Researchers agree that anger helps with the healing process. The more you truly feel the anger, the more quickly it will subside, and the more quickly you will heal. Give grace to yourself to fully feel your anger without feeling a sense of guilt. Of course, it is not a license for you to hurt people. Anger can be expressed healthily as well.
Phase Three: Bargaining or Guilt
This is the phase that I spent most of my time in. Feeling guilty that we didn't seek medical attention sooner or being aware of symptoms that my mum might be experiencing prior to her brain aneurysm. You may be bombarded with "what ifs", "I should haves". And you might want to bargain with God to regain control of the helpless situation that you are in. Common things you might be thinking, "God, I will give up anything, just to see him one more time"
Phase Four: Depression
This phase may look a lil messy and different for everyone. You may choose to isolate, feeling intense sadness, not being to enjoy life (or maybe even feeling guilty for feeling moments of happiness) and have suicidal thoughts. It can all seem overwhelming but you are NOT ALONE. And you don't have to be. Reach out to a friend, a therapist. Not to be "fixed" because you are not broken in the first place. What you are feeling is valid and is not a sign of weakness.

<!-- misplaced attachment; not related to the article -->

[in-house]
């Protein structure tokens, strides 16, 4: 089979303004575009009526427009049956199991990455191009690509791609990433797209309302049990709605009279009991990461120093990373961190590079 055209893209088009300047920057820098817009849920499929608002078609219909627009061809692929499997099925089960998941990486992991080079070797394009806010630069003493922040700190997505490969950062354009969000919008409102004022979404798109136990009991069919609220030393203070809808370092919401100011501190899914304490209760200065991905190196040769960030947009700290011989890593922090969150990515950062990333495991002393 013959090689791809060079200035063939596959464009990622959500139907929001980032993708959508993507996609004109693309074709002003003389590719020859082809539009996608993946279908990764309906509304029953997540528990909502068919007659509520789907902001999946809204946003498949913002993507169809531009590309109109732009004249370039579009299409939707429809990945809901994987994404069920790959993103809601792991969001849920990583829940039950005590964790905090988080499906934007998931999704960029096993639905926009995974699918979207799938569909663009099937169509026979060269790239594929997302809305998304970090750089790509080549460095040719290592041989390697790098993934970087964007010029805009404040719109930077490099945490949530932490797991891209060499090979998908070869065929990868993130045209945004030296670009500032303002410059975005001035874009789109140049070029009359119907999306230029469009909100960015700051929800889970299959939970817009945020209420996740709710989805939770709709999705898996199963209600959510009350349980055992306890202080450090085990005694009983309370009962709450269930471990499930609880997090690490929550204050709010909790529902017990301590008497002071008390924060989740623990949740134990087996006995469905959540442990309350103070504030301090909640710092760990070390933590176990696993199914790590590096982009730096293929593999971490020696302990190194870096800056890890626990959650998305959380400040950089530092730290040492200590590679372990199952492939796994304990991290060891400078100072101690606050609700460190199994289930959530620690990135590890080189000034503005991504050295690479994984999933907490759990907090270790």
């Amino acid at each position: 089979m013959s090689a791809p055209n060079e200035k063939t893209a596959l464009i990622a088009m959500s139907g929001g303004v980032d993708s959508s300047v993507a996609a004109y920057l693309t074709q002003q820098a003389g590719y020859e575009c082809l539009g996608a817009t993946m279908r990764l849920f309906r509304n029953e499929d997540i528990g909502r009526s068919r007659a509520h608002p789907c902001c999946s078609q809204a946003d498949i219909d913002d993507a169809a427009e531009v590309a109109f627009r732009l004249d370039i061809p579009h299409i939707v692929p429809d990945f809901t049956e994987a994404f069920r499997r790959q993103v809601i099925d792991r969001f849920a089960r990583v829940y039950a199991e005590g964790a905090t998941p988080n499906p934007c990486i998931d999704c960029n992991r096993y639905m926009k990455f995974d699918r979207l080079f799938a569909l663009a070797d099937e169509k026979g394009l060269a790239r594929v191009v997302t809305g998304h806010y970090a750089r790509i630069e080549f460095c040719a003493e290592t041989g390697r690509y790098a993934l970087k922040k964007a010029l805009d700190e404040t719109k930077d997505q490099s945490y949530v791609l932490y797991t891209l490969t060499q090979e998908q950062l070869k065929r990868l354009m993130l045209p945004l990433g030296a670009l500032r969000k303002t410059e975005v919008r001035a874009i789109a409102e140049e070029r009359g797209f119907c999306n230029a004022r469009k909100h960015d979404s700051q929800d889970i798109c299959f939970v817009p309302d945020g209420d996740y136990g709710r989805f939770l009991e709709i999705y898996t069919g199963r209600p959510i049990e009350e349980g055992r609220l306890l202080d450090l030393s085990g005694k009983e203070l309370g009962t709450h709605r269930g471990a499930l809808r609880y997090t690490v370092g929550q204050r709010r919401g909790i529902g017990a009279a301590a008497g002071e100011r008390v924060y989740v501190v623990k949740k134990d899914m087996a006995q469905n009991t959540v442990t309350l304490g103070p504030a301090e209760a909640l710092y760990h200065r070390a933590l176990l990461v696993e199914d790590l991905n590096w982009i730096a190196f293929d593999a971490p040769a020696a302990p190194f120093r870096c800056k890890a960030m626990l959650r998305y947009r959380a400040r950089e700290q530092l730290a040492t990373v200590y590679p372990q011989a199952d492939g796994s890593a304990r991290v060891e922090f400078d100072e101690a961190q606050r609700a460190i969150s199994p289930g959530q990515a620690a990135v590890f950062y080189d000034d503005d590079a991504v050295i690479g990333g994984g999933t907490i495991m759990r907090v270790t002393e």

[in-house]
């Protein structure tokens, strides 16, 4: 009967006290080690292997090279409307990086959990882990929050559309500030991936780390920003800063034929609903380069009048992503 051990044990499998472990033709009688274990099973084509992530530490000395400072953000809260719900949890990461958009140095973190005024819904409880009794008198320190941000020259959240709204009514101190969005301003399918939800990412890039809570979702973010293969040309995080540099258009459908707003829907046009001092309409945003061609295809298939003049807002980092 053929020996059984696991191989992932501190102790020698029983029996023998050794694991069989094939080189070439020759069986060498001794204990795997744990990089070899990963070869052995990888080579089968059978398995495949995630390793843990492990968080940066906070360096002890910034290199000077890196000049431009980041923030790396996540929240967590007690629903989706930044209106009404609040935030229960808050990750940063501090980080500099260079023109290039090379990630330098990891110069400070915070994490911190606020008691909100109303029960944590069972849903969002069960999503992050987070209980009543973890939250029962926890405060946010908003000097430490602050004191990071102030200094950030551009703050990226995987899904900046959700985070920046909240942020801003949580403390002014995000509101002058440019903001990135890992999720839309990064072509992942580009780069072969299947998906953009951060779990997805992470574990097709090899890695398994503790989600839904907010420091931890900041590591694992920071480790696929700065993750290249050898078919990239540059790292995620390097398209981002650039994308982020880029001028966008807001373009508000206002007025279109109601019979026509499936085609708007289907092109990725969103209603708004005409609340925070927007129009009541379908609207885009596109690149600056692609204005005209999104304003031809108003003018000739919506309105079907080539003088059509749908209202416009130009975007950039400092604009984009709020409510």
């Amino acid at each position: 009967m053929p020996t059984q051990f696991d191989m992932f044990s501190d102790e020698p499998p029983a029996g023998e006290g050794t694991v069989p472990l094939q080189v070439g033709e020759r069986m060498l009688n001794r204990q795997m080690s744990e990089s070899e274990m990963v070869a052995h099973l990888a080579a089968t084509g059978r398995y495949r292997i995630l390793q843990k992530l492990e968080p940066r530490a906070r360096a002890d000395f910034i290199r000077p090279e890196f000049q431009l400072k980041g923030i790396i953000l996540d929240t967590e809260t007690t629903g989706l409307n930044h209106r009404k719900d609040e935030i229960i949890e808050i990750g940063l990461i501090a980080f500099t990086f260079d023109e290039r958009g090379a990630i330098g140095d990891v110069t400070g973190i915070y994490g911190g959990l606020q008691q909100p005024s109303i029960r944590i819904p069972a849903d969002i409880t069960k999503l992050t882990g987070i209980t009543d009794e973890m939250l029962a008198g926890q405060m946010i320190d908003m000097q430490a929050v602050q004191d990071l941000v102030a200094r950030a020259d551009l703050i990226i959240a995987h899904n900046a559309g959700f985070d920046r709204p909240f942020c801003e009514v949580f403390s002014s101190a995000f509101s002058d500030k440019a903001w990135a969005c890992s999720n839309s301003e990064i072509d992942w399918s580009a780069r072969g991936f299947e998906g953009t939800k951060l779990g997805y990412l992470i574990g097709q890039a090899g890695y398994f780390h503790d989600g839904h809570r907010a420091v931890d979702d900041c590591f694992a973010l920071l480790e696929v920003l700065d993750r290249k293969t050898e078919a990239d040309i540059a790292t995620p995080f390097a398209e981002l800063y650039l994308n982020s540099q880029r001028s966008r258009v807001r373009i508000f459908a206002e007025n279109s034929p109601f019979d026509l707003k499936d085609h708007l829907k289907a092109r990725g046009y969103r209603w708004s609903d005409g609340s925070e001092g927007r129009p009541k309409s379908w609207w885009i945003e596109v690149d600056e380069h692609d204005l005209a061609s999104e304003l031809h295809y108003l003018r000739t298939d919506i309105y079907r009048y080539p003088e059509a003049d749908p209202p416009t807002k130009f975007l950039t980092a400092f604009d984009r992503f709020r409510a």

Phase Five: Acceptance and Hope
Being in this stage doesn't necessarily means you are well and jolly. There are good days, there are bad days. For a couple of years I would feel tender during birthdays and anniversaries. Finding acceptance does not mean, "It's ok that my mum passed away" but more "My mum passed away, but I am going to be ok". It's about finding new meaning and purpose to life. Finding a new normal, what works and what does not work with not having this person around. It is about entering a new reality with hope and regaining the ability to feel joy again.
Unfortunately, there are no quick fixes to grief. No fixed formulas because everyone is uniquely different. You are unique, the relationship that you had with the person is unique. You feel pain because there is love involved. We may be tempted to suppress grief, thinking that "time will heal". However, unresolved grief can be detrimental in so many years. It can adversely affect how you do life, maybe triggering unexplainable fear due to the trauma. One of my clients would experience intense anxiety whenever she goes near to a swimming pool because she she had lost her brother in a drowning accident. There is absolutely no shame to reach out to someone if you need help. In fact, we want to celebrate you for being courageous in taking the first step in your healing journey.
Pearly Ng, a trained life coach has tremendous experience in helping people through their journey of grief. She has led support groups under the organisation, Grace to Grieving Persons ("GGP" Outreach") which has been featured in The Star Newspaper. She was also part of the team who held workshops for families who have lost their loved ones to the Typhoon Haiyan in Tacloban, Philippines. She is currently offering coaching sessions in this area. Check out her website: https://www.pearlyng.com/coaching